I slowly walk off the flats and onto the sandy shore, moving at an angle from the wolf so I don’t appear to be making a complete and passive retreat. She and the pup head quickly towards the berm where they will shortly disappear from view, so I kneel down in the sand, hoping not to scare her off. Upon seeing me kneel, she runs straight at me, and once again begins lunging. I continue to try and decipher her behavior. Her tail is neither down nor up, but neutral. She isn’t furling her lips, nor snarling, or bearing her teeth, but occasionally bites the air causing a teeth snapping noise. I take a step in her direction and she backs off immediately and trots once again to the berm. She tiptoes through tangles of driftwood and disappears over the berm’s tall hump of sand filled with grass. I walk quickly to the trail that crosses the berm, hoping to alert my husband John before the wolf disappears altogether.
She now sits on the hump of the second berm, head poking up from wild celery stalks and the sway of tall, fat fronds of sea grass, and I holler, “JOHN, JOHN”. I hear him faintly call something back, so I just yell, “WOLF, WOLF, WOLF!” The pup bounds through meadow grass that is taller than her body, parallel to our camp. John emerges from the tent, and with bleary eyes makes his way down the path towards me. The wolf stays seated, but then moves back towards the beach. We follow, and sitting on logs smoothed white by the sea she runs past us down the beach. Shortly thereafter we spot a bear ambling from around the bluff, heading straight towards the wolf who remains standing in the sand. When they approach each other the bear doesn’t look any bigger than the wolf – either a testament to the largeness of the wolf or the smallness of the bear. From our angle they appear to touch noses, exchanging sniffs and all the information that entails. Casual and calm, the bear continues walking on her way. What a brave wolf. Taking on humans and bears, she sure is confident. She turns, and trots once again by us on the beach and over the berm. We follow on foot and stare as she bounds through the meadow and disappears silently into the willows.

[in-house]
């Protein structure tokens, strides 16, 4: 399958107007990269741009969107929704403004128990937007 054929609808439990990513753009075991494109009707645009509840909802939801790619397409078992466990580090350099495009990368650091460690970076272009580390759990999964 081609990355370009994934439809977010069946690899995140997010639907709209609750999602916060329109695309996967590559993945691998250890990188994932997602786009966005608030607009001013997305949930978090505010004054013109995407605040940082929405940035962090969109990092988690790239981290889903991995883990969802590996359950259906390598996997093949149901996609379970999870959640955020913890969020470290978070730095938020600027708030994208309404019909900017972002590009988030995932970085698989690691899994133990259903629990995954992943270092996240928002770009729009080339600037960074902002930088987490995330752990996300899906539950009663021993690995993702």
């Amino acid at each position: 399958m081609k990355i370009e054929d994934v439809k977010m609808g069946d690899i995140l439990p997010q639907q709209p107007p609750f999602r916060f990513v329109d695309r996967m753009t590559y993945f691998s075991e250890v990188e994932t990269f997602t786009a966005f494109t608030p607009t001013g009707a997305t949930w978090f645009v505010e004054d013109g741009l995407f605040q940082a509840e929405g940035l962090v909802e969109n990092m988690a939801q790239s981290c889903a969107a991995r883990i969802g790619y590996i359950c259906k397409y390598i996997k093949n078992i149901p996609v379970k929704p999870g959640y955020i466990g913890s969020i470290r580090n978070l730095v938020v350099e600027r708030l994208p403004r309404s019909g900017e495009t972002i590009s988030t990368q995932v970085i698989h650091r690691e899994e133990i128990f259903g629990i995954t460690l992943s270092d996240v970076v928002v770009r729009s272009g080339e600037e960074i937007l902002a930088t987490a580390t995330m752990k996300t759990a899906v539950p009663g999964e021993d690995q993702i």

I spend the next day replaying in my head the encounter with the white wolf. I come to the conclusion that she thought that I, stooped down and splashing in a stream, had caught a fish that she could perhaps steal. Kneeling down, washing clam shells with sand, I very much resembled an animal in the act of eating a fresh catch, and maybe the white wolf wanted to see if she could get a bite too. My remembrance of the eagles furthers this theory. They had landed sometime during our interchange, in the same fashion that they, along with the gulls, descend and gather in wait for salmon scraps left behind by fishing bears. Perhaps the birds likewise thought I looked like an animal feasting on fish and hoped the ensuing “battle” between fisherman and wolf would land them a fleshy, torn apart meal. While I’ll never know for sure the divinations of the white wolf, what ran through her mind, I do know that she saw me as part of her world. Not realizing the impossibility of my slow hands and dull nose to ever catch a salmon swimming in a stream, this wolf saw me as an animal participating in the ecosystem in which she hunts and steals. I speak later that week to a guide in the area who was familiar with a white wolf from the nearby bay. He says she is the alpha female and a competent fish thief. I feel privileged to have had this type of encounter with any animal, let alone an alpha wolf.
I also believe that after she realized I didn’t have a fish, she was trying to get me to play. Like the body language of domestic dogs, she lowered her front legs, dipping down with her butt in the air, which is an invitation to play. Her lunges looked exactly like my new puppy who playfully pounces at me and our older dog in the very same way. In retrospect I wish I had known how to appropriately respond, and wonder if I could have engaged in a friendly game of chase with a wild wolf. The ability for animals to reach out and invite humans into their lives is astonishing and a testament to how special wild spaces can be when they are free from the violence of hunting.
That night my intentions to watch and wait for wolves on the beach at sunset are thwarted by the grip of exhaustion from walking all day in the sun. I retire early to the tent, drained from last night’s adrenaline filled activities. Hours later I’m awakened, snug in my sleeping bag, by the long, loud howl of a wolf on the beach. She sings alone, and the howl soars twice through a long scale of notes. The song is coming from nearby, and I fall back asleep to the image, so clear to my closed eyes, of the square jawed and splendid white wolf.
© 2008 Jessica Teel